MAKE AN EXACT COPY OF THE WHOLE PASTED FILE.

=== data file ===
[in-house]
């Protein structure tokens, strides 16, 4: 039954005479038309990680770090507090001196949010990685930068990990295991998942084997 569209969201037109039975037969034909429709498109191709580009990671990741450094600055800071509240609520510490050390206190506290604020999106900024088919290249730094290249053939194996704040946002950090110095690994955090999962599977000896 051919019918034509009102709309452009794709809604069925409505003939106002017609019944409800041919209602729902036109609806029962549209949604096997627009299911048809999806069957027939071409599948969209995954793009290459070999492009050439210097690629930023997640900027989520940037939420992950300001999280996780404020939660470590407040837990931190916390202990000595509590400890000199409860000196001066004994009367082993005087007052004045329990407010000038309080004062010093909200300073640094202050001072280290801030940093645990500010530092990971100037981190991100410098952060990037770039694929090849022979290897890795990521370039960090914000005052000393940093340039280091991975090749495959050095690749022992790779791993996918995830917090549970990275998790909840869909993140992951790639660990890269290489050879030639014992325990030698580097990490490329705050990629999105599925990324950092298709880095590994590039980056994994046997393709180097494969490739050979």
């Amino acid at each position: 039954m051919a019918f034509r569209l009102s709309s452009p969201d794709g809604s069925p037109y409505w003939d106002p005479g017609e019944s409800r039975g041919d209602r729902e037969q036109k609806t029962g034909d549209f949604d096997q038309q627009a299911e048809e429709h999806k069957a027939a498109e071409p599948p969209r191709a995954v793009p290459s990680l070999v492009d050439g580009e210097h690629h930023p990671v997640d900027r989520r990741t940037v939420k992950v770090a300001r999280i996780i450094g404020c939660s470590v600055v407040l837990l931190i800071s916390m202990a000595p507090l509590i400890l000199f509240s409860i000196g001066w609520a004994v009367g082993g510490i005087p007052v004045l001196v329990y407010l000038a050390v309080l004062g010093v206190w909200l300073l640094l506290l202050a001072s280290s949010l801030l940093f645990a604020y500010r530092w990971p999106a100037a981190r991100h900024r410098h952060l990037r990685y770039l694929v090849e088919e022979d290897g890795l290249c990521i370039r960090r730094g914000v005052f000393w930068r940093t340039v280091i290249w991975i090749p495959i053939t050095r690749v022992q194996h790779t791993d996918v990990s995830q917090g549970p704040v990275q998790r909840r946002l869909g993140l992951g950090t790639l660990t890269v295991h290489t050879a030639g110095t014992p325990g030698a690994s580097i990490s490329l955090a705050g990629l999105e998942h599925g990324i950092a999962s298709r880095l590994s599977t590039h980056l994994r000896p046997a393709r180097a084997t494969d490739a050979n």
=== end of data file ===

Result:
[in-house]
């Protein structure tokens, strides 16, 4: 039954005479038309990680770090507090001196949010990685930068990990295991998942084997 569209969201037109039975037969034909429709498109191709580009990671990741450094600055800071509240609520510490050390206190506290604020999106900024088919290249730094290249053939194996704040946002950090110095690994955090999962599977000896 051919019918034509009102709309452009794709809604069925409505003939106002017609019944409800041919209602729902036109609806029962549209949604096997627009299911048809999806069957027939071409599948969209995954793009290459070999492009050439210097690629930023997640900027989520940037939420992950300001999280996780404020939660470590407040837990931190916390202990000595509590400890000199409860000196001066004994009367082993005087007052004045329990407010000038309080004062010093909200300073640094202050001072280290801030940093645990500010530092990971100037981190991100410098952060990037770039694929090849022979290897890795990521370039960090914000005052000393940093340039280091991975090749495959050095690749022992790779791993996918995830917090549970990275998790909840869909993140992951790639660990890269290489050879030639014992325990030698580097990490490329705050990629999105599925990324950092298709880095590994590039980056994994046997393709180097494969490739050979």
């Amino acid at each position: 039954m051919a019918f034509r569209l009102s709309s452009p969201d794709g809604s069925p037109y409505w003939d106002p005479g017609e019944s409800r039975g041919d209602r729902e037969q036109k609806t029962g034909d549209f949604d096997q038309q627009a299911e048809e429709h999806k069957a027939a498109e071409p599948p969209r191709a995954v793009p290459s990680l070999v492009d050439g580009e210097h690629h930023p990671v997640d900027r989520r990741t940037v939420k992950v770090a300001r999280i996780i450094g404020c939660s470590v600055v407040l837990l931190i800071s916390m202990a000595p507090l509590i400890l000199f509240s409860i000196g001066w609520a004994v009367g082993g510490i005087p007052v004045l001196v329990y407010l000038a050390v309080l004062g010093v206190w909200l300073l640094l506290l202050a001072s280290s949010l801030l940093f645990a604020y500010r530092w990971p999106a100037a981190r991100h900024r410098h952060l990037r990685y770039l694929v090849e088919e022979d290897g890795l290249c990521i370039r960090r730094g914000v005052f000393w930068r940093t340039v280091i290249w991975i090749p495959i053939t050095r690749v022992q194996h790779t791993d996918v990990s995830q917090g549970p704040v990275q998790r909840r946002l869909g993140l992951g950090t790639l660990t890269v295991h290489t050879a030639g110095t014992p325990g030698a690994s580097i990490s490329l955090a705050g990629l999105e998942h599925g990324i950092a999962s298709r880095l590994s599977t590039h980056l994994r000896p046997a393709r180097a084997t494969d490739a050979n």